LEWISTON — “I can’t believe 500 books went that quickly. Amazing.”

Fr. Daniel Greenleaf, pastor of Prince of Peace Parish in Lewiston, was understandably taken aback by the overwhelming response to a new initiative that aims to bring people together, even if they’re apart, through the sharing of Catholic spiritual texts.

“Reading the Catholic Classics Together” will lead parishioners and community members through ten classic Catholic spiritual texts, page by page and chapter by chapter. Over the next few years, the parish will read the books together from the comfort of their own homes and then gather in small sharing groups or with Fr. Greenleaf on Monday nights at 6:30 in person at the hall of Holy Family Church or by using Microsoft Teams.

“Each week, the bulletin will provide a summary of the readings and questions for reflection and on Mondays, those interested will gather to discuss the week’s assignment. A link to the parish Microsoft Teams account will be provided for those who cannot gather but would still like to participate,” said Fr. Greenleaf.

Materials will also be available each week on the Prince of Peace website (www.princeofpeace.me). Interested parties from around the state can also go to the website and sign up to receive a weekly email that will include a link to an online discussion group and additional information at www.princeofpeace.me/introduction-to-the-devout-life.

The first book up is “Introduction to the Devout Life” by St. Francis de Sales, which is frequently used as a guide in Christian spiritual direction.

“St. Francis, a doctor of the Church, wrote the text in 1608 and it has never been out of print,” said Fr. Greenleaf. “His focus is on spiritual lives for the laity who live in the world, stating that not only priests and religious are called to holiness but everyone has this vocation regardless of their state in life.”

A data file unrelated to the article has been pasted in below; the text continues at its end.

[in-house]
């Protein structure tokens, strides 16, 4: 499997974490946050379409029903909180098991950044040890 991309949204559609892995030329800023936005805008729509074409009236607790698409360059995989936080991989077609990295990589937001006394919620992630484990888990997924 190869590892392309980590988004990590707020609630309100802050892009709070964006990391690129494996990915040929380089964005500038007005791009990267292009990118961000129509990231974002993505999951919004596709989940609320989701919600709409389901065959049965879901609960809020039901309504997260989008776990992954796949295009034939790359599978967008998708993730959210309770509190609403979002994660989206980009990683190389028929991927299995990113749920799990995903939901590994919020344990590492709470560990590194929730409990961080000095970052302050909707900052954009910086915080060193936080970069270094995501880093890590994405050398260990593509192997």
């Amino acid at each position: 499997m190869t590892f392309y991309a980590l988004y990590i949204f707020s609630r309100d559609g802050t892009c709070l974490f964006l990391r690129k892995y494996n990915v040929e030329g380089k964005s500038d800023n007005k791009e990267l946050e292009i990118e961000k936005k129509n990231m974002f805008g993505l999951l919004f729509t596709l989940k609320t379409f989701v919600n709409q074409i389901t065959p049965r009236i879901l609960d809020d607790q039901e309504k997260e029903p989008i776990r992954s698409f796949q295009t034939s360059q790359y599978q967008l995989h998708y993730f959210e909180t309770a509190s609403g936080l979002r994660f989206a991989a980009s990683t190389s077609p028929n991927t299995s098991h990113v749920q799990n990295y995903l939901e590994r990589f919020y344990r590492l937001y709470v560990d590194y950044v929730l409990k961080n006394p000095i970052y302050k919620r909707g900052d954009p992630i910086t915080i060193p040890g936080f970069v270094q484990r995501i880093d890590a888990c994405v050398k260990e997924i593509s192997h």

The syllabus spreads the book out in increments of about 30 pages per week, so everyone can read it together from Sept. 13 through early November.

Parishioners quickly jumped at the chance to participate. 

“I ordered 500 books for people who wanted physical copies to read from. At $5 per book to cover cost, they were gone before the last Mass of the weekend even began,” said Fr. Greenleaf.

Fortunately, the parish website has links for the free download of the text and the audio book for each of the books that will be read, and organizers hope that as the pages read and insightful experiences add up, so will the number of participants.  

“Today, with everyone’s busy schedule, we want to offer different kinds of opportunities to engage people,” said Fr. Greenleaf. “I hope this is only the beginning.”